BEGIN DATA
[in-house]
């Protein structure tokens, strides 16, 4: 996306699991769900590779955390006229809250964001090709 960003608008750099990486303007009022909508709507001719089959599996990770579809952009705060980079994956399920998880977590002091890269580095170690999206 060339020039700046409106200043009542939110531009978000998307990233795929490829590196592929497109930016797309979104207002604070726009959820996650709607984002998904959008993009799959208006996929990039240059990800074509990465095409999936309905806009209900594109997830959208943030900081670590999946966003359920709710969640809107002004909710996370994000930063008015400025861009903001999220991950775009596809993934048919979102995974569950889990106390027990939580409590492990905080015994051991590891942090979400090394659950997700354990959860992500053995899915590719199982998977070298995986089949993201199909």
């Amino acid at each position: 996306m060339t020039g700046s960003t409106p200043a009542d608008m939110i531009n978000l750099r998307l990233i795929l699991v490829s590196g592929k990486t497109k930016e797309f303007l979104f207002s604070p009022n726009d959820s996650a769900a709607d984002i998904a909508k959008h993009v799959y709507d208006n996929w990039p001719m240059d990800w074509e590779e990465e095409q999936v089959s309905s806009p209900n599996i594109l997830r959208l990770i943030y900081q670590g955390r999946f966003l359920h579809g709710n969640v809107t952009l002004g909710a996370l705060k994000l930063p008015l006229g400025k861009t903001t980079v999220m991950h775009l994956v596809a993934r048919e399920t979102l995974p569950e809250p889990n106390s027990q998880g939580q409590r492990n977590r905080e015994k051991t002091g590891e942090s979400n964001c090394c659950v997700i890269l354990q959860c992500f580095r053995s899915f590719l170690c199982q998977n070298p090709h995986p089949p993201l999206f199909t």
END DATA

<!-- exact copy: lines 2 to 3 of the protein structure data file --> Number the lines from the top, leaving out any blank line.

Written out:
């Protein structure tokens, strides 16, 4: 996306699991769900590779955390006229809250964001090709 960003608008750099990486303007009022909508709507001719089959599996990770579809952009705060980079994956399920998880977590002091890269580095170690999206 060339020039700046409106200043009542939110531009978000998307990233795929490829590196592929497109930016797309979104207002604070726009959820996650709607984002998904959008993009799959208006996929990039240059990800074509990465095409999936309905806009209900594109997830959208943030900081670590999946966003359920709710969640809107002004909710996370994000930063008015400025861009903001999220991950775009596809993934048919979102995974569950889990106390027990939580409590492990905080015994051991590891942090979400090394659950997700354990959860992500053995899915590719199982998977070298995986089949993201199909």
């Amino acid at each position: 996306m060339t020039g700046s960003t409106p200043a009542d608008m939110i531009n978000l750099r998307l990233i795929l699991v490829s590196g592929k990486t497109k930016e797309f303007l979104f207002s604070p009022n726009d959820s996650a769900a709607d984002i998904a909508k959008h993009v799959y709507d208006n996929w990039p001719m240059d990800w074509e590779e990465e095409q999936v089959s309905s806009p209900n599996i594109l997830r959208l990770i943030y900081q670590g955390r999946f966003l359920h579809g709710n969640v809107t952009l002004g909710a996370l705060k994000l930063p008015l006229g400025k861009t903001t980079v999220m991950h775009l994956v596809a993934r048919e399920t979102l995974p569950e809250p889990n106390s027990q998880g939580q409590r492990n977590r905080e015994k051991t002091g590891e942090s979400n964001c090394c659950v997700i890269l354990q959860c992500f580095r053995s899915f590719l170690c199982q998977n070298p090709h995986p089949p993201l999206f199909t």